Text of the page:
We use cookies on all our websites to gather anonymous data to improve your experience of our websites and serve relevant ads that may be of interest to you. Please refer to the cookies policy to find out more.

By continuing, scrolling the page or clicking a link, you agree to the use of cookies.

The work, study and family balance: Gaining perspective by the beach

23 August, 2016Gabbi Stopp

Gabbi Stopp is the Head of Employee Share Ownership at ProShare, and is currently studying for a Diploma for Financial Advisors (DipFA®). Gabbi is also a wife, and mother to a three-year-old boy.

In this blog series, Gabbi takes an honest look at what it's like to study, while working and managing family commitments.

Friday July 29

Gabbi Stopp on holidays

I write this blog entry with the rosy glow of a good relaxing holiday. I've been back at work for three days and the holiday feeling has not worn off yet! Contributing to my mellow mood is the fact that I got my AFA assignment in a whole week early, just before I went on holiday. Nearly four thousand words on auto-enrolment pensions…I definitely needed that holiday. 

Holidays have taken on a new significance for me now, aged nearly 40 and with a small child and a ‘proper’ job. While in my younger days I used to look forward to holidaying with friends, partying hard and recovering on the beach the following day, all I really crave now is a good book, a cold shandy and a sandy beach for my husband and son to build sandcastles on.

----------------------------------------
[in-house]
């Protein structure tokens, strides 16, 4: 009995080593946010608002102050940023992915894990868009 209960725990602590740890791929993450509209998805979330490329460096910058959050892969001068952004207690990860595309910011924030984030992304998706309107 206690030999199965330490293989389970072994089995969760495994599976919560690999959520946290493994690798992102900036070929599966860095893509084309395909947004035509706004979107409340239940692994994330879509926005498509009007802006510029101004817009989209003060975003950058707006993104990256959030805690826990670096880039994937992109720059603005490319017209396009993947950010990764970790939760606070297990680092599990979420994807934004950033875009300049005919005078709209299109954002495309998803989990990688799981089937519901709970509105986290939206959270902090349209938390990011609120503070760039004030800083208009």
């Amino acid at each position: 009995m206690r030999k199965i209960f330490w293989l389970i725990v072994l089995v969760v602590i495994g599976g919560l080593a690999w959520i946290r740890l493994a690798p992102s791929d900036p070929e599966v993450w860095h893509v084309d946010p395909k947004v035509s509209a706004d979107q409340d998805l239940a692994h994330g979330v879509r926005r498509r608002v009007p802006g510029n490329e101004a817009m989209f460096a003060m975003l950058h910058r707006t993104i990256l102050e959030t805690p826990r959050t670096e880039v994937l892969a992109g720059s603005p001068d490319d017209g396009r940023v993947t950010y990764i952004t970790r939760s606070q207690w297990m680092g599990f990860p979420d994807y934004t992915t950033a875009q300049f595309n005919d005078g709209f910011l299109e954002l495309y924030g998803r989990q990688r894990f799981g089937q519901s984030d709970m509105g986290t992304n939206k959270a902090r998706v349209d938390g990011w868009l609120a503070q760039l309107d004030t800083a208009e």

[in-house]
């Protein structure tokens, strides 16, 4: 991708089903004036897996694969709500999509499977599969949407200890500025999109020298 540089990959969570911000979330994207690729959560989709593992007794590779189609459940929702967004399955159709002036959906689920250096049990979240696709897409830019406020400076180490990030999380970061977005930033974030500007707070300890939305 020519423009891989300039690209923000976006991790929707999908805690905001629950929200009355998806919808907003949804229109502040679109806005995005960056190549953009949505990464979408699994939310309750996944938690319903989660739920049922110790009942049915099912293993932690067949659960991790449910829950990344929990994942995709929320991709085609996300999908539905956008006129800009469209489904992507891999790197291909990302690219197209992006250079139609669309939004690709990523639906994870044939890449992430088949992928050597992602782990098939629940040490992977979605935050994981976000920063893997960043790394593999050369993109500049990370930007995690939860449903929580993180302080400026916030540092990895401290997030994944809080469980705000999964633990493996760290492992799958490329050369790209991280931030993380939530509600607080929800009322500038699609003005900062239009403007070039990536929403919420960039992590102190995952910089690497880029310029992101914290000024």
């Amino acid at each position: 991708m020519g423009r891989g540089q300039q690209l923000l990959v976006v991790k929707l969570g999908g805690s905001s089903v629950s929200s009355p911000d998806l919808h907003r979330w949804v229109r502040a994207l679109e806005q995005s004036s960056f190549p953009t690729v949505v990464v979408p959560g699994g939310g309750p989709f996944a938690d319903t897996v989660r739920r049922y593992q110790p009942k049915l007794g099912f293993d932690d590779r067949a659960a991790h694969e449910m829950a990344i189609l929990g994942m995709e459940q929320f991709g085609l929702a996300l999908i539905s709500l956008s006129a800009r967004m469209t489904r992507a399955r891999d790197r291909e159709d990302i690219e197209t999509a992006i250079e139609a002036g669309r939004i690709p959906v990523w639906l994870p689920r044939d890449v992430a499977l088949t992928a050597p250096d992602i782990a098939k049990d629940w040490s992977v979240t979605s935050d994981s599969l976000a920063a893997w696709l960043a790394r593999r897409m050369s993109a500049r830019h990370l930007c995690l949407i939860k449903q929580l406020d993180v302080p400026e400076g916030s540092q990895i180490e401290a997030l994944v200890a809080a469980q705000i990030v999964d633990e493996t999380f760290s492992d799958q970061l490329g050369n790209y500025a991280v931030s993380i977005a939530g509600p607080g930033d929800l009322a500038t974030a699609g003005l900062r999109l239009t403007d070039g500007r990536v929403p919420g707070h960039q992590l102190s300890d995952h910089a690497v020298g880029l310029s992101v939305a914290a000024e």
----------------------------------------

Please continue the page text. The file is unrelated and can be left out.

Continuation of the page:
Gabbi Stopp on holidaysI now think that the best holidays give you a chance to regain some perspective on your life, and to think about the things that usually get crowded out in the rush of everyday day working and domestic commitments. This year we revisited one of our favourite Greek islands and on the surface found it little changed to our last visit, which was a couple of years before the EU debt crisis. Talking with the locals now however, reveals a different viewpoint. Our taxi driver told us that he had real difficulties repairing his car – genuine parts are far too expensive to buy and to import, so he has to rely on the genius of his mechanic friend who ‘re-purposes’ odd items into the engine parts he requires.  

It’s easy to lose oneself in the technicalities of debt instruments, markets and how they operate, and to forget that there are real people whose families and day to day lives suffer significant impacts as a result.

Read Gabbi's past posts or find out more about DipFA